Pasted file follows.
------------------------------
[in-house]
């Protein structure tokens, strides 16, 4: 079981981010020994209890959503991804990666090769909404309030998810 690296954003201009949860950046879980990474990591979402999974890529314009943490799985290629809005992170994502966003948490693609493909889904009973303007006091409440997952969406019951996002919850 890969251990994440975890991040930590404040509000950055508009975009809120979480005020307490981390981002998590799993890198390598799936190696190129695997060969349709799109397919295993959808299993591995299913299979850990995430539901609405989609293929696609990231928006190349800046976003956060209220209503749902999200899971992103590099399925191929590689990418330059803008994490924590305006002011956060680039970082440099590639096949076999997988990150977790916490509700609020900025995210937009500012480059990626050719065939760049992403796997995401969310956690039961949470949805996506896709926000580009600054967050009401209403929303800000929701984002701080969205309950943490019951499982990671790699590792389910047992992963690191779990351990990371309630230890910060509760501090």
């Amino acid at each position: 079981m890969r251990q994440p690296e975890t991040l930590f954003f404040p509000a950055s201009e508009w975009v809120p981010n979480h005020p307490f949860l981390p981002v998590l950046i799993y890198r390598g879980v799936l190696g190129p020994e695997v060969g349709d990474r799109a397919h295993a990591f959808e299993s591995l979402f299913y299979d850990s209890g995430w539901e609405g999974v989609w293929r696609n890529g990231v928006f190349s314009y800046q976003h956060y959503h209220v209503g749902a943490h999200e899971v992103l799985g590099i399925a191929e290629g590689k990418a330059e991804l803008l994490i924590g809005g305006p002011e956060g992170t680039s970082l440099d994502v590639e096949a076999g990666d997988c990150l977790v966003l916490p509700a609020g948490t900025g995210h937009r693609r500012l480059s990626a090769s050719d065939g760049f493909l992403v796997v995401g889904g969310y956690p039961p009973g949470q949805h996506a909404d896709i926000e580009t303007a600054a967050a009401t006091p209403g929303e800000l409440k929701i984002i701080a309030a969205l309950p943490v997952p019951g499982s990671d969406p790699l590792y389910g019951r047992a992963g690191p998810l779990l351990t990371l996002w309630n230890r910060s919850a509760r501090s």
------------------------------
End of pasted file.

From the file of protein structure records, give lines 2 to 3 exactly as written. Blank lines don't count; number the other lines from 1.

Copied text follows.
């Protein structure tokens, strides 16, 4: 079981981010020994209890959503991804990666090769909404309030998810 690296954003201009949860950046879980990474990591979402999974890529314009943490799985290629809005992170994502966003948490693609493909889904009973303007006091409440997952969406019951996002919850 890969251990994440975890991040930590404040509000950055508009975009809120979480005020307490981390981002998590799993890198390598799936190696190129695997060969349709799109397919295993959808299993591995299913299979850990995430539901609405989609293929696609990231928006190349800046976003956060209220209503749902999200899971992103590099399925191929590689990418330059803008994490924590305006002011956060680039970082440099590639096949076999997988990150977790916490509700609020900025995210937009500012480059990626050719065939760049992403796997995401969310956690039961949470949805996506896709926000580009600054967050009401209403929303800000929701984002701080969205309950943490019951499982990671790699590792389910047992992963690191779990351990990371309630230890910060509760501090």
């Amino acid at each position: 079981m890969r251990q994440p690296e975890t991040l930590f954003f404040p509000a950055s201009e508009w975009v809120p981010n979480h005020p307490f949860l981390p981002v998590l950046i799993y890198r390598g879980v799936l190696g190129p020994e695997v060969g349709d990474r799109a397919h295993a990591f959808e299993s591995l979402f299913y299979d850990s209890g995430w539901e609405g999974v989609w293929r696609n890529g990231v928006f190349s314009y800046q976003h956060y959503h209220v209503g749902a943490h999200e899971v992103l799985g590099i399925a191929e290629g590689k990418a330059e991804l803008l994490i924590g809005g305006p002011e956060g992170t680039s970082l440099d994502v590639e096949a076999g990666d997988c990150l977790v966003l916490p509700a609020g948490t900025g995210h937009r693609r500012l480059s990626a090769s050719d065939g760049f493909l992403v796997v995401g889904g969310y956690p039961p009973g949470q949805h996506a909404d896709i926000e580009t303007a600054a967050a009401t006091p209403g929303e800000l409440k929701i984002i701080a309030a969205l309950p943490v997952p019951g499982s990671d969406p790699l590792y389910g019951r047992a992963g690191p998810l779990l351990t990371l996002w309630n230890r910060s919850a509760r501090s």